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BASEBALL—ARIZONA WINTER INSTRUCTIONAL LEAGUE ended in a first-place tie between Baltimore and San Francisco, both with 32-17 records. NEW YORK METS bought Los Angeles Infielder Charlie Neal for a reported $100,000 and Outfielder Lee Walls. Neal, playing at short, completes the Met infield with Hodges at first, Chacon at second and Zimmer at third. Including the $125,000 spent for Walls in October's expansion raffle, the total price for Neal was $225,000.
Kansas City just beat the interleague trading deadline, dealt Pitcher Bob Shaw and Infielder Lou Klimchock to Milwaukee for three minor league players. The Athletics also sent Catcher Joe Pignatano to San Francisco for Texas League Outfielder Jose Tartabull.
Charles Comiskey II, after trying for more than two years to purchase the 54% of the Chicago White Sox he did not own, sold his holdings to an 11-man syndicate headed by a Chicago lawyer, Thomas A. Reynolds Jr., for an estimated $3,500,000. Founded by Comiskey's grandfather, the White Sox had been family-owned for 60 years.
BASKETBALL—NBA: BOSTON ran up a nine-game winning streak, brought their season's record to 23-3 and increased their Eastern Division lead to seven games over Philadelphia. LOS ANGELES maintained a comfortable five-game edge over runner-up Cincinnati in the West.
BOXING—HENRY HANK, seventh-ranked middleweight, beat British Empire Light Heavyweight Champion Chic Calderwood at Detroit. Knocked down in the third round and bleeding badly in the last four rounds, Calderwood lost his second fight in 34.
Ingemar Johansson lost his fight with the U.S. Government over $1,009,801 in back taxes in Miami. U.S. District Judge Frank M. Johnson Jr. ruled against Johansson's contention that he was a Swiss resident and entitled to income tax immunity under a U.S.-Swiss agreement. If the decision is upheld on appeal, Johansson will have to pay $598,181 in taxes for the second fight with Floyd Patterson and $411,620 for the third.
FENCING—PAULETTE SINGLELAKES, fourth nationally ranked woman fencer, won the Intercollegiate Women's Fencing Association Christmas competition in New York. A student at Patterson State Teachers College, Miss Singlelakes was undefeated in the eight-match final round. Carol Kuzen was second.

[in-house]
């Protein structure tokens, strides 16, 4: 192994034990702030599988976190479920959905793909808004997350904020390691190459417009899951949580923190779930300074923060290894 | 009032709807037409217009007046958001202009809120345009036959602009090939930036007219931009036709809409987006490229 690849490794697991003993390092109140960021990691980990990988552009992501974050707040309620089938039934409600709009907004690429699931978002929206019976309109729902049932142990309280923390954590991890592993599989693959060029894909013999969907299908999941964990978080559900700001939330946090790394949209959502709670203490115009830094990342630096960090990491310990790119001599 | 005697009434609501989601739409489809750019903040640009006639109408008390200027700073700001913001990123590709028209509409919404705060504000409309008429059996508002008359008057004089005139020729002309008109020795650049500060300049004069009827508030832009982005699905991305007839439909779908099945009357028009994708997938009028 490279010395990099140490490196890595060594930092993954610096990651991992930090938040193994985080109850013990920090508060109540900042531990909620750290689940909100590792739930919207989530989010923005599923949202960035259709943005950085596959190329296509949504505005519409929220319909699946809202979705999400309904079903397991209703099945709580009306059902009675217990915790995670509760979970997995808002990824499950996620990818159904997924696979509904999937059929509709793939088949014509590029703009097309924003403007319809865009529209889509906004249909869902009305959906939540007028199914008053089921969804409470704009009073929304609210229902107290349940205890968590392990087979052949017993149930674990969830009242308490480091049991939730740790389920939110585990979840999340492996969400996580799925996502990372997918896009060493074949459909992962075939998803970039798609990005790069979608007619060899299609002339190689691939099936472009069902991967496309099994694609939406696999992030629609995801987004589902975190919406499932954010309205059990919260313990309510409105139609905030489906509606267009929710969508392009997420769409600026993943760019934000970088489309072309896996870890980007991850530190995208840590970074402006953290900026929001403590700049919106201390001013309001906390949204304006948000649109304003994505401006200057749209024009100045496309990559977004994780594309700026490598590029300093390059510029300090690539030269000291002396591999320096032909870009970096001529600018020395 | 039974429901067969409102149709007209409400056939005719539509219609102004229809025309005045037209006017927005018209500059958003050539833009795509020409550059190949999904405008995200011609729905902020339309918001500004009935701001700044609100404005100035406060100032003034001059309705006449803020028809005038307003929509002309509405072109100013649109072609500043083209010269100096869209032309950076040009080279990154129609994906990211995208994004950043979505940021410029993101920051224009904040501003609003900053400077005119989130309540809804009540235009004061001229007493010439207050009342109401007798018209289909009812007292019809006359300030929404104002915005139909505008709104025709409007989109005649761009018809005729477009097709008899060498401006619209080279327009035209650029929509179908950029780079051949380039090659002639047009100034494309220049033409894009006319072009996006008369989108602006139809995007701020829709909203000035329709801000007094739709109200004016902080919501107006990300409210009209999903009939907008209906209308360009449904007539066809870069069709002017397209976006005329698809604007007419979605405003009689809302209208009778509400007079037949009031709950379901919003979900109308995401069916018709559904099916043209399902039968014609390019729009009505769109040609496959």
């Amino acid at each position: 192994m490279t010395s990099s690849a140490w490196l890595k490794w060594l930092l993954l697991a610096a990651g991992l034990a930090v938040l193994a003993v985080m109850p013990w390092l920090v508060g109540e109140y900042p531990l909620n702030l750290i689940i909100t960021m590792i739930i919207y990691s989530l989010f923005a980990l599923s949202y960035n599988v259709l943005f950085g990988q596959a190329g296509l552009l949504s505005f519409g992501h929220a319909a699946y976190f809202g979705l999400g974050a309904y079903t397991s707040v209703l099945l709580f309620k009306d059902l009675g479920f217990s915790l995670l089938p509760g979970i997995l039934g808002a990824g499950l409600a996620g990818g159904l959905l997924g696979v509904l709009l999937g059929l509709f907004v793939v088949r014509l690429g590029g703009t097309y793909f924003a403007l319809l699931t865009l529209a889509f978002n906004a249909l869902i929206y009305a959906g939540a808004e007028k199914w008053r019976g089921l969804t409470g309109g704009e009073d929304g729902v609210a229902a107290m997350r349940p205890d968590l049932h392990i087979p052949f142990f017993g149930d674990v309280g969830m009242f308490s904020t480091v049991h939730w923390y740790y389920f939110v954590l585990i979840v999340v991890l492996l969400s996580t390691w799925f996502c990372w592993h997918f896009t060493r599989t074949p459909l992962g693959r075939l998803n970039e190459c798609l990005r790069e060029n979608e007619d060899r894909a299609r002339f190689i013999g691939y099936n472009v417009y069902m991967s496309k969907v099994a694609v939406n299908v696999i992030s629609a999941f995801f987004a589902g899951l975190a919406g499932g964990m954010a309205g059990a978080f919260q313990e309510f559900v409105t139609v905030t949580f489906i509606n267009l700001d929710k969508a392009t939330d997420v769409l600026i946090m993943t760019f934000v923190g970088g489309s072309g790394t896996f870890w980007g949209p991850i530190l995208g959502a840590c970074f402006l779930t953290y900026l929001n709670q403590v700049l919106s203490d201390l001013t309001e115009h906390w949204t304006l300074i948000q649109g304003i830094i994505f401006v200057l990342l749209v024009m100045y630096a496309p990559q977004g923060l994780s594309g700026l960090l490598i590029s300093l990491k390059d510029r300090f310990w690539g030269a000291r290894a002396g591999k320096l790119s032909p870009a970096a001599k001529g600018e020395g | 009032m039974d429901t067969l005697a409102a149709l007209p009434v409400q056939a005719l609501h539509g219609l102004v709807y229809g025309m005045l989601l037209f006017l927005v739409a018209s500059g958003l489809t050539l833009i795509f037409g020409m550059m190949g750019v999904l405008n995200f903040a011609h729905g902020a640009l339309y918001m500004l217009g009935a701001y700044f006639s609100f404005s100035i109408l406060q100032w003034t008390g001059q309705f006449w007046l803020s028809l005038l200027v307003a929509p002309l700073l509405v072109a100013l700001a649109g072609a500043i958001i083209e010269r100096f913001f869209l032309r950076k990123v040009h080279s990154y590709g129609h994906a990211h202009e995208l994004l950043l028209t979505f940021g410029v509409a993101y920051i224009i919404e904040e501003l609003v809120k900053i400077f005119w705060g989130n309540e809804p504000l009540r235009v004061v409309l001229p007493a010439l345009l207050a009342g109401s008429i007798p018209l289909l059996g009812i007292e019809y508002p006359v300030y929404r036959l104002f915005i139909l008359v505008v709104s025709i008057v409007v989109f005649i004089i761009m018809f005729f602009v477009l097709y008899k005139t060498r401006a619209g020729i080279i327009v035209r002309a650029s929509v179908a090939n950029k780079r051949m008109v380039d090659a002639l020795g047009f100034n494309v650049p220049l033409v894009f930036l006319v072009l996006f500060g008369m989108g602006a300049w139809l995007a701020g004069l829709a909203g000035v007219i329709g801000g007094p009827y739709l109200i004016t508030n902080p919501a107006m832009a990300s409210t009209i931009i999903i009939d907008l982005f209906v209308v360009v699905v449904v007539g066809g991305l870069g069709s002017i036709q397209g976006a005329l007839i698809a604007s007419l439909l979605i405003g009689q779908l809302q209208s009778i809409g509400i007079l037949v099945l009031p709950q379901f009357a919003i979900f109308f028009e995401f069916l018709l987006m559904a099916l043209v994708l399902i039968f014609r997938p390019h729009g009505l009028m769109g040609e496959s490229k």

FOOTBALL (COLLEGE)—KANSAS upset favored Rice 33-7, to win the Blue Bonnet Bowl game at Houston. Less than 24 hours before the game, the NFL's Detroit Lions questioned the eligibility of Kansas Quarterback John Hadl, accusing him of having signed with the AFL San Diego Chargers. Hadl denied the charge, went on to direct all five of his team's touchdowns and set up the halftime lead score with a 41-yard run on a fake kick. After the game Hadl signed with the Chargers. Ken Coleman, Kansas sophomore fullback, gained 107 yards in 18 carries and was selected the game's outstanding back. SYRACUSE, behind 14-0 at the half, scored in each of the last two quarters to edge Miami 15-14 at the Liberty Bowl in Philadelphia. Hard-running Halfback Ernie Davis cut through the Miami defenses for 140 rushing yards and shared game honors with his quarterback teammate, Dave Sarette, who completed 13 of 26 passes for 148 yards.
Texas A&M picked former Army All-America end and Wichita head coach Hank Foldberg to succeed Jim Myers as athletic director and football coach. An A&M player before he went to West Point, Foldberg has had two Missouri Valley champions in his two years at Wichita, and twice was named conference coach of the year.
Southern Methodist named 32-year-old Hayden Fry its new head football coach. A high school coach until three years ago, Fry spent the 1959 and '60 seasons as defense assistant at Baylor. This season he moved to Arkansas where he was the offensive coach. Fry was a brilliant quarterback at Baylor but an understudy to the better-passing Adrian Burk and Larry Isbell.